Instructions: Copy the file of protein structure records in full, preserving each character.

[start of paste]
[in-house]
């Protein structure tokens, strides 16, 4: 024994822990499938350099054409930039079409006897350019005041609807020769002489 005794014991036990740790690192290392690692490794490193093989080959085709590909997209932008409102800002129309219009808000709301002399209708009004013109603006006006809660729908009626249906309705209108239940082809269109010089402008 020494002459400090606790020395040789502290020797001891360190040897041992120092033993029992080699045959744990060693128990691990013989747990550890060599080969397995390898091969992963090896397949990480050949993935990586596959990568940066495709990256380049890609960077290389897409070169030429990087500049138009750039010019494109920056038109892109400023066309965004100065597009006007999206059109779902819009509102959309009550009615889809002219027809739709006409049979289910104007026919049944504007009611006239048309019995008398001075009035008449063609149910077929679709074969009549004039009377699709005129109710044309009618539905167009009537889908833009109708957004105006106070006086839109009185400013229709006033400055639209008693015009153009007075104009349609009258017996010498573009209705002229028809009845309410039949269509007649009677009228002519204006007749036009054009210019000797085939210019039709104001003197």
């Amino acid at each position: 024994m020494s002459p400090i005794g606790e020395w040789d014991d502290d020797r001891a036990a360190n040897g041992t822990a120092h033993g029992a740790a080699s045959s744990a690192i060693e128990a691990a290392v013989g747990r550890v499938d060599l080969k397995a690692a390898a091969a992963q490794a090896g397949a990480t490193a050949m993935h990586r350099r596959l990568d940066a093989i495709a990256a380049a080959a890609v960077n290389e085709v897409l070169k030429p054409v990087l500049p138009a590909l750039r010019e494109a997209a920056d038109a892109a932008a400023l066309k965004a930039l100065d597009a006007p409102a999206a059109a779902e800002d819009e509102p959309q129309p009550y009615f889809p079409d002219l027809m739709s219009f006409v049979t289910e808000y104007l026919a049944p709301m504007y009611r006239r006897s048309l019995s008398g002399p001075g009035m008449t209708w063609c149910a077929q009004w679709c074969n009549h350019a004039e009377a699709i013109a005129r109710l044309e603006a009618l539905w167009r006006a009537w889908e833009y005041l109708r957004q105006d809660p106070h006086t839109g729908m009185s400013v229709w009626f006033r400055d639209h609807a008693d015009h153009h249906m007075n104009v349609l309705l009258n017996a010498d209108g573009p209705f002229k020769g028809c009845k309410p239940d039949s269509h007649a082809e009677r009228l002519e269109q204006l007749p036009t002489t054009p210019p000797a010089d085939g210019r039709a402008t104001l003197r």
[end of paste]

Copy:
[in-house]
């Protein structure tokens, strides 16, 4: 024994822990499938350099054409930039079409006897350019005041609807020769002489 005794014991036990740790690192290392690692490794490193093989080959085709590909997209932008409102800002129309219009808000709301002399209708009004013109603006006006809660729908009626249906309705209108239940082809269109010089402008 020494002459400090606790020395040789502290020797001891360190040897041992120092033993029992080699045959744990060693128990691990013989747990550890060599080969397995390898091969992963090896397949990480050949993935990586596959990568940066495709990256380049890609960077290389897409070169030429990087500049138009750039010019494109920056038109892109400023066309965004100065597009006007999206059109779902819009509102959309009550009615889809002219027809739709006409049979289910104007026919049944504007009611006239048309019995008398001075009035008449063609149910077929679709074969009549004039009377699709005129109710044309009618539905167009009537889908833009109708957004105006106070006086839109009185400013229709006033400055639209008693015009153009007075104009349609009258017996010498573009209705002229028809009845309410039949269509007649009677009228002519204006007749036009054009210019000797085939210019039709104001003197």
């Amino acid at each position: 024994m020494s002459p400090i005794g606790e020395w040789d014991d502290d020797r001891a036990a360190n040897g041992t822990a120092h033993g029992a740790a080699s045959s744990a690192i060693e128990a691990a290392v013989g747990r550890v499938d060599l080969k397995a690692a390898a091969a992963q490794a090896g397949a990480t490193a050949m993935h990586r350099r596959l990568d940066a093989i495709a990256a380049a080959a890609v960077n290389e085709v897409l070169k030429p054409v990087l500049p138009a590909l750039r010019e494109a997209a920056d038109a892109a932008a400023l066309k965004a930039l100065d597009a006007p409102a999206a059109a779902e800002d819009e509102p959309q129309p009550y009615f889809p079409d002219l027809m739709s219009f006409v049979t289910e808000y104007l026919a049944p709301m504007y009611r006239r006897s048309l019995s008398g002399p001075g009035m008449t209708w063609c149910a077929q009004w679709c074969n009549h350019a004039e009377a699709i013109a005129r109710l044309e603006a009618l539905w167009r006006a009537w889908e833009y005041l109708r957004q105006d809660p106070h006086t839109g729908m009185s400013v229709w009626f006033r400055d639209h609807a008693d015009h153009h249906m007075n104009v349609l309705l009258n017996a010498d209108g573009p209705f002229k020769g028809c009845k309410p239940d039949s269509h007649a082809e009677r009228l002519e269109q204006l007749p036009t002489t054009p210019p000797a010089d085939g210019r039709a402008t104001l003197r």